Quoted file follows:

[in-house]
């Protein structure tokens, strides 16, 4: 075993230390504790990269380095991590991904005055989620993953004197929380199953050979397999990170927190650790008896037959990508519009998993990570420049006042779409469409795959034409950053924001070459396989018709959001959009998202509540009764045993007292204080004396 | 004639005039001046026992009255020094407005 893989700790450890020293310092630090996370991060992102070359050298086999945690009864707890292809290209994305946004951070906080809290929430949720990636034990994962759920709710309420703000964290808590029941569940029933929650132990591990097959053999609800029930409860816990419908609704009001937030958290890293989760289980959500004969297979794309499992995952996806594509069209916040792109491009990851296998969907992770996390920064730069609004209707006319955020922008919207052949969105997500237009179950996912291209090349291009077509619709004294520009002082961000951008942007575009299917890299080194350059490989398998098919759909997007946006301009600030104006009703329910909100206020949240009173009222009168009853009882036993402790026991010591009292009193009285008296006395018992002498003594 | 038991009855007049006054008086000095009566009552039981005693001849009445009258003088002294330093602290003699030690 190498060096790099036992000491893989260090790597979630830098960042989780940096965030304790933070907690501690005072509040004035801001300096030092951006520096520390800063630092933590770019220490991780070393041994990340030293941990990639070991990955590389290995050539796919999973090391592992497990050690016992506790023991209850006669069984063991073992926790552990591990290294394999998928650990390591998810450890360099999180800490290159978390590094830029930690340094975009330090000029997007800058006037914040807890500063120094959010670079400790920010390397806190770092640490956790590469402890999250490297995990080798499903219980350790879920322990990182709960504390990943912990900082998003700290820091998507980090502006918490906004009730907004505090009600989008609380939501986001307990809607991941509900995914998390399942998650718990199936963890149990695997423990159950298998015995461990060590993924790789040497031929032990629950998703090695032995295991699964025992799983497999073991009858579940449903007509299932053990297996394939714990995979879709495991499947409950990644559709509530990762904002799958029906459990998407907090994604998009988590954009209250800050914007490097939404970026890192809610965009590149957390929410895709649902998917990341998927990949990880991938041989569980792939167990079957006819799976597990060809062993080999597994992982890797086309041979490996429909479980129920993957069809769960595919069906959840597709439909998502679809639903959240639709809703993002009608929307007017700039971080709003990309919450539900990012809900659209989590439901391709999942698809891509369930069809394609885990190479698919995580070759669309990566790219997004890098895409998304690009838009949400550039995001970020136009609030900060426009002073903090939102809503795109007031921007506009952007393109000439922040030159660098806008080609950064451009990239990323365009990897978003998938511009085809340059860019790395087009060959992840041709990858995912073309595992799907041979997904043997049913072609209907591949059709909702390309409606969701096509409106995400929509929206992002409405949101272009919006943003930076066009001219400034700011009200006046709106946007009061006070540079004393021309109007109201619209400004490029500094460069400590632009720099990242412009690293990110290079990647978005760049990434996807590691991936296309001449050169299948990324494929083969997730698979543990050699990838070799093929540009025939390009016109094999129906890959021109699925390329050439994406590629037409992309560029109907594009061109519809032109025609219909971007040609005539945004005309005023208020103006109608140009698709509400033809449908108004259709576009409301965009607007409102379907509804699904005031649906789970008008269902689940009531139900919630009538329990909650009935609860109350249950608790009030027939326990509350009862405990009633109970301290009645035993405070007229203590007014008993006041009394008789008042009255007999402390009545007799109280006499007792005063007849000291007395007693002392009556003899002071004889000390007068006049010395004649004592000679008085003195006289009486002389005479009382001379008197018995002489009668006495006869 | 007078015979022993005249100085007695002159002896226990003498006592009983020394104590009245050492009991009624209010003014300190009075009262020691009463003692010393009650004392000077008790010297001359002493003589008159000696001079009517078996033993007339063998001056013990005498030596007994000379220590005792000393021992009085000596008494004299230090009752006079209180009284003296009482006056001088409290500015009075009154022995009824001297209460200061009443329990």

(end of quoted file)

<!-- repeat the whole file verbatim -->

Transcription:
[in-house]
């Protein structure tokens, strides 16, 4: 075993230390504790990269380095991590991904005055989620993953004197929380199953050979397999990170927190650790008896037959990508519009998993990570420049006042779409469409795959034409950053924001070459396989018709959001959009998202509540009764045993007292204080004396 | 004639005039001046026992009255020094407005 893989700790450890020293310092630090996370991060992102070359050298086999945690009864707890292809290209994305946004951070906080809290929430949720990636034990994962759920709710309420703000964290808590029941569940029933929650132990591990097959053999609800029930409860816990419908609704009001937030958290890293989760289980959500004969297979794309499992995952996806594509069209916040792109491009990851296998969907992770996390920064730069609004209707006319955020922008919207052949969105997500237009179950996912291209090349291009077509619709004294520009002082961000951008942007575009299917890299080194350059490989398998098919759909997007946006301009600030104006009703329910909100206020949240009173009222009168009853009882036993402790026991010591009292009193009285008296006395018992002498003594 | 038991009855007049006054008086000095009566009552039981005693001849009445009258003088002294330093602290003699030690 190498060096790099036992000491893989260090790597979630830098960042989780940096965030304790933070907690501690005072509040004035801001300096030092951006520096520390800063630092933590770019220490991780070393041994990340030293941990990639070991990955590389290995050539796919999973090391592992497990050690016992506790023991209850006669069984063991073992926790552990591990290294394999998928650990390591998810450890360099999180800490290159978390590094830029930690340094975009330090000029997007800058006037914040807890500063120094959010670079400790920010390397806190770092640490956790590469402890999250490297995990080798499903219980350790879920322990990182709960504390990943912990900082998003700290820091998507980090502006918490906004009730907004505090009600989008609380939501986001307990809607991941509900995914998390399942998650718990199936963890149990695997423990159950298998015995461990060590993924790789040497031929032990629950998703090695032995295991699964025992799983497999073991009858579940449903007509299932053990297996394939714990995979879709495991499947409950990644559709509530990762904002799958029906459990998407907090994604998009988590954009209250800050914007490097939404970026890192809610965009590149957390929410895709649902998917990341998927990949990880991938041989569980792939167990079957006819799976597990060809062993080999597994992982890797086309041979490996429909479980129920993957069809769960595919069906959840597709439909998502679809639903959240639709809703993002009608929307007017700039971080709003990309919450539900990012809900659209989590439901391709999942698809891509369930069809394609885990190479698919995580070759669309990566790219997004890098895409998304690009838009949400550039995001970020136009609030900060426009002073903090939102809503795109007031921007506009952007393109000439922040030159660098806008080609950064451009990239990323365009990897978003998938511009085809340059860019790395087009060959992840041709990858995912073309595992799907041979997904043997049913072609209907591949059709909702390309409606969701096509409106995400929509929206992002409405949101272009919006943003930076066009001219400034700011009200006046709106946007009061006070540079004393021309109007109201619209400004490029500094460069400590632009720099990242412009690293990110290079990647978005760049990434996807590691991936296309001449050169299948990324494929083969997730698979543990050699990838070799093929540009025939390009016109094999129906890959021109699925390329050439994406590629037409992309560029109907594009061109519809032109025609219909971007040609005539945004005309005023208020103006109608140009698709509400033809449908108004259709576009409301965009607007409102379907509804699904005031649906789970008008269902689940009531139900919630009538329990909650009935609860109350249950608790009030027939326990509350009862405990009633109970301290009645035993405070007229203590007014008993006041009394008789008042009255007999402390009545007799109280006499007792005063007849000291007395007693002392009556003899002071004889000390007068006049010395004649004592000679008085003195006289009486002389005479009382001379008197018995002489009668006495006869 | 007078015979022993005249100085007695002159002896226990003498006592009983020394104590009245050492009991009624209010003014300190009075009262020691009463003692010393009650004392000077008790010297001359002493003589008159000696001079009517078996033993007339063998001056013990005498030596007994000379220590005792000393021992009085000596008494004299230090009752006079209180009284003296009482006056001088409290500015009075009154022995009824001297209460200061009443329990």